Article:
Ancient Etruscans Prayed at Sacred Hot Springs, Stunning Statues Reveal
Archaeologists in Italy have unearthed more than two dozen 2,000-year-old bronze statues, many impeccably preserved in millennia of mud, alongside thousands of pieces left behind by the Romans and Etruscans, a mysterious people who once ruled parts of the Italian peninsula. and whose language has not yet been deciphered.
Since 2019, archaeologists dug in San Casciano dei Bagni, a town in the central Italian region of Tuscany, and their perseverance paid off. The antique statues are the largest concentration of bronze statues from this period ever found in Italy and include pieces that depict Apollo and Hygeia, the ancient Greek god and goddess of health. Some of the statues also contain Etruscan and Latin inscriptions, according to a translation statement (opens in a new tab). (The Etruscan written language uses the Latin alphabet, but scholars was unable to decipher the words.)
In addition to full-body carvings, archaeologists have found bronze carvings of individual body parts and organs, which may have been used as offerings to the gods, alongside 5,000 goldsilver and bronze coins.
“It’s a discovery that will rewrite history,” Jacopo Tabolli (opens in a new tab)an archaeologist from the University for Foreigners of Siena who coordinated the excavations, said in the statement.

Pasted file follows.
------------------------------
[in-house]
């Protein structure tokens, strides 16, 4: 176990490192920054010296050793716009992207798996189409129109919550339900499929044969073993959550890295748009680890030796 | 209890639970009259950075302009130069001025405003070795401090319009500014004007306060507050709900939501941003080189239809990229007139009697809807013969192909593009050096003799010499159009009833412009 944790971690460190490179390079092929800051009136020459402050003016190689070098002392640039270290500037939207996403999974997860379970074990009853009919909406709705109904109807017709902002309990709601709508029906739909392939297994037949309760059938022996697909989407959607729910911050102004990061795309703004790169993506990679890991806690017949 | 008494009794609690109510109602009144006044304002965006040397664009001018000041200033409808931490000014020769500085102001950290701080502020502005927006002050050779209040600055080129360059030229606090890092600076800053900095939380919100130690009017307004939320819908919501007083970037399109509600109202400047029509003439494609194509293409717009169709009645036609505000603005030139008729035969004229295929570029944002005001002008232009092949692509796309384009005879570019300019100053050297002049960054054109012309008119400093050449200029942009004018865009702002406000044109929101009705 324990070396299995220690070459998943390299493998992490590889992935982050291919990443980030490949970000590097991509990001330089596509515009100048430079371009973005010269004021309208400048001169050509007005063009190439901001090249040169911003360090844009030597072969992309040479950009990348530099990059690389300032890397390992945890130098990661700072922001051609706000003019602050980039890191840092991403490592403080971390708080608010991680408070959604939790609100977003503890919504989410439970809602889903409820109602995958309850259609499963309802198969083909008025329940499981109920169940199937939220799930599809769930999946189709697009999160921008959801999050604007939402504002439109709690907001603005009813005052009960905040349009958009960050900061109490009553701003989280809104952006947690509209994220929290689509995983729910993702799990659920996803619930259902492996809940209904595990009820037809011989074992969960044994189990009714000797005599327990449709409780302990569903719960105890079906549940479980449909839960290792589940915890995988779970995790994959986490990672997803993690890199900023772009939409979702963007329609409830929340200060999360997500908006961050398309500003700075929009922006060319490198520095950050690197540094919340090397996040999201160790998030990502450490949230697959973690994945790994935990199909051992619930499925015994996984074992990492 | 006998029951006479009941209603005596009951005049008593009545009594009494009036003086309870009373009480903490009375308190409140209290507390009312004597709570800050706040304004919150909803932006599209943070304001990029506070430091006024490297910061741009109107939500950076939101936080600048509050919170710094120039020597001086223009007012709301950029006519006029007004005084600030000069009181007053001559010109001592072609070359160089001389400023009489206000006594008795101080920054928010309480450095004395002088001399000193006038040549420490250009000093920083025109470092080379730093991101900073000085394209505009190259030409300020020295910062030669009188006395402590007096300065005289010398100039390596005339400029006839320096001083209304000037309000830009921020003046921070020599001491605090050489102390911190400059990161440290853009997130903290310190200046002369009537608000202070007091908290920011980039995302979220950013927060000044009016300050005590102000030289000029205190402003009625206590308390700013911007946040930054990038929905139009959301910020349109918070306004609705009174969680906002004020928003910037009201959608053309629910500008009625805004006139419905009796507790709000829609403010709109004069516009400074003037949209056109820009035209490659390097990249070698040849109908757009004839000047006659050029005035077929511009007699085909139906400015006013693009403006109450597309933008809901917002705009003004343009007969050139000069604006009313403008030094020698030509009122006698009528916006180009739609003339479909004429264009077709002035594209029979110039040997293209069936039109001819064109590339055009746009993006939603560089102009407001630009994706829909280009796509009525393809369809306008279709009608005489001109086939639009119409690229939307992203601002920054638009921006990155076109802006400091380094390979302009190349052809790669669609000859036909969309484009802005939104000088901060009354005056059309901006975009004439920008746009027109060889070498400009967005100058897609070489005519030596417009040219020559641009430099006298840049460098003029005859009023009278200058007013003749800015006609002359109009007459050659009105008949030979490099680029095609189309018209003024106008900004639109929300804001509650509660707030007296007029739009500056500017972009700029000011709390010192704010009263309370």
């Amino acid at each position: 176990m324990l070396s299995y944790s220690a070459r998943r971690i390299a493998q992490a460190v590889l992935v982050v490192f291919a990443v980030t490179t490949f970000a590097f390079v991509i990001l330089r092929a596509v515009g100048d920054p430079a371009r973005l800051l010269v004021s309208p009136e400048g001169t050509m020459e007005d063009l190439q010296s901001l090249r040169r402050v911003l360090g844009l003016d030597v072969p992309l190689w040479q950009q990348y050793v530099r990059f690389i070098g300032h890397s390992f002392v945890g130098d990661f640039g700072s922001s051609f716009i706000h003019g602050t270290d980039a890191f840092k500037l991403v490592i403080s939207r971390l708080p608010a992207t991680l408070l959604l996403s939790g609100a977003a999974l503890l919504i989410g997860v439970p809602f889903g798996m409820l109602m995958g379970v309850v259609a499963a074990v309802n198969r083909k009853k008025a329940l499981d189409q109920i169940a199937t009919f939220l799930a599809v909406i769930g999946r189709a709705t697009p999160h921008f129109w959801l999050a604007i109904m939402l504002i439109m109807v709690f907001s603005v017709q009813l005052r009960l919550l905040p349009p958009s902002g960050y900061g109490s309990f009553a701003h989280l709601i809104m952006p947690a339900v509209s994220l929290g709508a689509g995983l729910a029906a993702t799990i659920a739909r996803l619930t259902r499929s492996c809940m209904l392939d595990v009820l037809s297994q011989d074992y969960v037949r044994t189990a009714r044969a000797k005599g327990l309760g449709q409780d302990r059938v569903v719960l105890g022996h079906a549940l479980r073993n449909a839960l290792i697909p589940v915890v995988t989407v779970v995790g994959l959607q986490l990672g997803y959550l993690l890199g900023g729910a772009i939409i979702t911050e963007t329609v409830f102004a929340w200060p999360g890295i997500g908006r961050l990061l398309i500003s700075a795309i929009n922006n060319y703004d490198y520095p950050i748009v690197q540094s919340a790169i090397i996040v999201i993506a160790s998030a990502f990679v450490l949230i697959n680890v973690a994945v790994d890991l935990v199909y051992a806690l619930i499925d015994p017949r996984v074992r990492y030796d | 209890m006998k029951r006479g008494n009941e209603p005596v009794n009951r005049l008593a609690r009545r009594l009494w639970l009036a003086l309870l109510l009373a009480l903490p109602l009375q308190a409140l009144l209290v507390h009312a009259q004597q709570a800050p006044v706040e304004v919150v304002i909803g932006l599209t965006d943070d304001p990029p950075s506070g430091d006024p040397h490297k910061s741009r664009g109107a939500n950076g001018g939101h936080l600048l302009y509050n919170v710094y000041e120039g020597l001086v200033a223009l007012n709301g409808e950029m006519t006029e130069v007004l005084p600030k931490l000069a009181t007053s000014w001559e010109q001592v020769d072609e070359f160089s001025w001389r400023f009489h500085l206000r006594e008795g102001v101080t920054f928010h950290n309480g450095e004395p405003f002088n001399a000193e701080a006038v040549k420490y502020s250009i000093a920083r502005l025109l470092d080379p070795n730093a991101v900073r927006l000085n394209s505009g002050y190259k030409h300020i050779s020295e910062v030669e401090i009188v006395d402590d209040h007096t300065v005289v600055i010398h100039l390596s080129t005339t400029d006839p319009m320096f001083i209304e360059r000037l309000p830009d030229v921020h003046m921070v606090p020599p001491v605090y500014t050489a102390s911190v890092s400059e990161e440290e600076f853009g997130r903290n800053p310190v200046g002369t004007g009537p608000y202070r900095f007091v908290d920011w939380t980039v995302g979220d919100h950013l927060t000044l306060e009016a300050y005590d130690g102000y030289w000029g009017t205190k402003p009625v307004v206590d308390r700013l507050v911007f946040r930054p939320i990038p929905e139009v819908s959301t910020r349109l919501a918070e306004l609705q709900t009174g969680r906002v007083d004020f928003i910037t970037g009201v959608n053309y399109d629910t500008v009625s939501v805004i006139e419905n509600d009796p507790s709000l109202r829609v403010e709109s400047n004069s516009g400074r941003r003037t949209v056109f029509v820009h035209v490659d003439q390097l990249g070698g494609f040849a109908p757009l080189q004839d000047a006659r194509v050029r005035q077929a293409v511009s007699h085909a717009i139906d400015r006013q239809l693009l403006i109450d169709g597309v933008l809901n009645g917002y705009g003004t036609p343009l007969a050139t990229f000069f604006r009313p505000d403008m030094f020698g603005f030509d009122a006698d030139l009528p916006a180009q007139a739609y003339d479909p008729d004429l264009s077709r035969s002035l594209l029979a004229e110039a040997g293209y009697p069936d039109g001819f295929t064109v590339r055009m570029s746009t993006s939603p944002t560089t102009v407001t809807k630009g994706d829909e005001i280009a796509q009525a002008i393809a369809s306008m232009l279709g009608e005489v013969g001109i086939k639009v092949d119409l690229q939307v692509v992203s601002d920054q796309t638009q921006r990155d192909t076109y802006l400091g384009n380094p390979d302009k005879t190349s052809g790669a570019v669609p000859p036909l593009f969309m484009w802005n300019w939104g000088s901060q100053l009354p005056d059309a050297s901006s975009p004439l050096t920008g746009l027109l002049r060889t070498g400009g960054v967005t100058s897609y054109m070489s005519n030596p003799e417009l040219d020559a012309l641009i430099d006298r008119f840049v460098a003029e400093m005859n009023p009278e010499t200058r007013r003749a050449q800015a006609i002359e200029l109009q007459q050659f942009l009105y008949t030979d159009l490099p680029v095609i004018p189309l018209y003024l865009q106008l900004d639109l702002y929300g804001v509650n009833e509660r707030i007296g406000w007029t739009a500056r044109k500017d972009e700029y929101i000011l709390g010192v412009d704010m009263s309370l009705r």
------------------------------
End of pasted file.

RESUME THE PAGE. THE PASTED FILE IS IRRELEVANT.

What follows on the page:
Archaeologists discovered the collection in a hot spring near the township, where the muddy waters helped preserve the pieces. The artifacts date from the end of the Etruscan civilization, roughly between the middle of the 3rd century BC and 90 BC, when the Roman Empire was getting bigger.
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Although the Romans had fought the Etruscans in previous centuries and the Romans eventually conquered the Etruscans and assimilated them into Roman culture, the hoard offers insight into how the Etruscan and Roman families probably came together in the sacred pools to pray to the deities.
“While there were social and civil wars outside the sanctuary…inside the sanctuary, the great elite of Etruscan and Roman families prayed together in a context of peace surrounded by conflict,” Tabolli said. “This possibility of rewriting the relationship and the dialectic between the Etruscans and the Romans is an exceptional opportunity.”
He added that “even in historical times when the most terrible conflicts raged outside, inside these pools and on these altars, the two worlds, Etruscan and Roman, seem to have coexisted without problem”, said he declared. ANSA (opens in a new tab)an Italian news agency.
Based on the significance of these finds, the Italian Ministry of Culture announced that it would begin construction of a new museum to house the antiquities.